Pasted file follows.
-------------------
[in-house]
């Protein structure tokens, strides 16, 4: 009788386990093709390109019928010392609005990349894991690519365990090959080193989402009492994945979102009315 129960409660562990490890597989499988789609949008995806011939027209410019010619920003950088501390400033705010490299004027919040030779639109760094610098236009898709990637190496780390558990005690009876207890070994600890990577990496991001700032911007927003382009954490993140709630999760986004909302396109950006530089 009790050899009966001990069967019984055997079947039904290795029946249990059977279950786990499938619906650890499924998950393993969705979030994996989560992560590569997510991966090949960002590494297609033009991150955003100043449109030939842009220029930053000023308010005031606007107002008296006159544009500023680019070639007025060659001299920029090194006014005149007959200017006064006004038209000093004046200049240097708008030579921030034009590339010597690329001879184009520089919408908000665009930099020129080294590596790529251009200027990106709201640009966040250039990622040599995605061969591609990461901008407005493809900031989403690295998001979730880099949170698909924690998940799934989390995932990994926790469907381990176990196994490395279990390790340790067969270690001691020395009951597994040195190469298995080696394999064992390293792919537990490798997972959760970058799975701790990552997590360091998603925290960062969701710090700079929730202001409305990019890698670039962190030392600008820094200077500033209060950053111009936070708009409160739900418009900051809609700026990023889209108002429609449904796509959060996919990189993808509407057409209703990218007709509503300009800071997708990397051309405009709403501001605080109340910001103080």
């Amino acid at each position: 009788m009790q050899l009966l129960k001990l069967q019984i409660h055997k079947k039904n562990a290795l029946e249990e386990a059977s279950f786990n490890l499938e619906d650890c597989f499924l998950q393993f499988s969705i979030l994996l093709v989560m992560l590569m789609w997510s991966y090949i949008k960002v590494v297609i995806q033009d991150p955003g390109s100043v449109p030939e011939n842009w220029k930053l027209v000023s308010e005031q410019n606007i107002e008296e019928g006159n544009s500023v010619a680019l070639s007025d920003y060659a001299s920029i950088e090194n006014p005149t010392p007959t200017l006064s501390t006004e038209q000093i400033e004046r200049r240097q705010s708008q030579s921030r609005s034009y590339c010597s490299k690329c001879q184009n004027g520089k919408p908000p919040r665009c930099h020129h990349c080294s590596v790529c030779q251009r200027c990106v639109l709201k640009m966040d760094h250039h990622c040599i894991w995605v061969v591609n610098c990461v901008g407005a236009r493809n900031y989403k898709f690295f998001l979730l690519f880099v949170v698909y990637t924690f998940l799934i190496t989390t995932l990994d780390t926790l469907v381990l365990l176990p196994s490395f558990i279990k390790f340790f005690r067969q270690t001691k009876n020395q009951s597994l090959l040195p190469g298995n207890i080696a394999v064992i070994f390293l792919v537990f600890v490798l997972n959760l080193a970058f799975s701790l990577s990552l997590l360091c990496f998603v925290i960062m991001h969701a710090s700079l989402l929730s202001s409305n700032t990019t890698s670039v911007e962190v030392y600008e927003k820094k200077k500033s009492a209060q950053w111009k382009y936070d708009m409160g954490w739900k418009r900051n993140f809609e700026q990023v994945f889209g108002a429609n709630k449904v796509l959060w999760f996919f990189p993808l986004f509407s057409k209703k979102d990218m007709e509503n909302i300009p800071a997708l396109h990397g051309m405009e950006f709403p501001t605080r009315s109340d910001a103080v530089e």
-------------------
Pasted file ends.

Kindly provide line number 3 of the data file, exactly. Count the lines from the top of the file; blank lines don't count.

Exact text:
């Amino acid at each position: 009788m009790q050899l009966l129960k001990l069967q019984i409660h055997k079947k039904n562990a290795l029946e249990e386990a059977s279950f786990n490890l499938e619906d650890c597989f499924l998950q393993f499988s969705i979030l994996l093709v989560m992560l590569m789609w997510s991966y090949i949008k960002v590494v297609i995806q033009d991150p955003g390109s100043v449109p030939e011939n842009w220029k930053l027209v000023s308010e005031q410019n606007i107002e008296e019928g006159n544009s500023v010619a680019l070639s007025d920003y060659a001299s920029i950088e090194n006014p005149t010392p007959t200017l006064s501390t006004e038209q000093i400033e004046r200049r240097q705010s708008q030579s921030r609005s034009y590339c010597s490299k690329c001879q184009n004027g520089k919408p908000p919040r665009c930099h020129h990349c080294s590596v790529c030779q251009r200027c990106v639109l709201k640009m966040d760094h250039h990622c040599i894991w995605v061969v591609n610098c990461v901008g407005a236009r493809n900031y989403k898709f690295f998001l979730l690519f880099v949170v698909y990637t924690f998940l799934i190496t989390t995932l990994d780390t926790l469907v381990l365990l176990p196994s490395f558990i279990k390790f340790f005690r067969q270690t001691k009876n020395q009951s597994l090959l040195p190469g298995n207890i080696a394999v064992i070994f390293l792919v537990f600890v490798l997972n959760l080193a970058f799975s701790l990577s990552l997590l360091c990496f998603v925290i960062m991001h969701a710090s700079l989402l929730s202001s409305n700032t990019t890698s670039v911007e962190v030392y600008e927003k820094k200077k500033s009492a209060q950053w111009k382009y936070d708009m409160g954490w739900k418009r900051n993140f809609e700026q990023v994945f889209g108002a429609n709630k449904v796509l959060w999760f996919f990189p993808l986004f509407s057409k209703k979102d990218m007709e509503n909302i300009p800071a997708l396109h990397g051309m405009e950006f709403p501001t605080r009315s109340d910001a103080v530089e």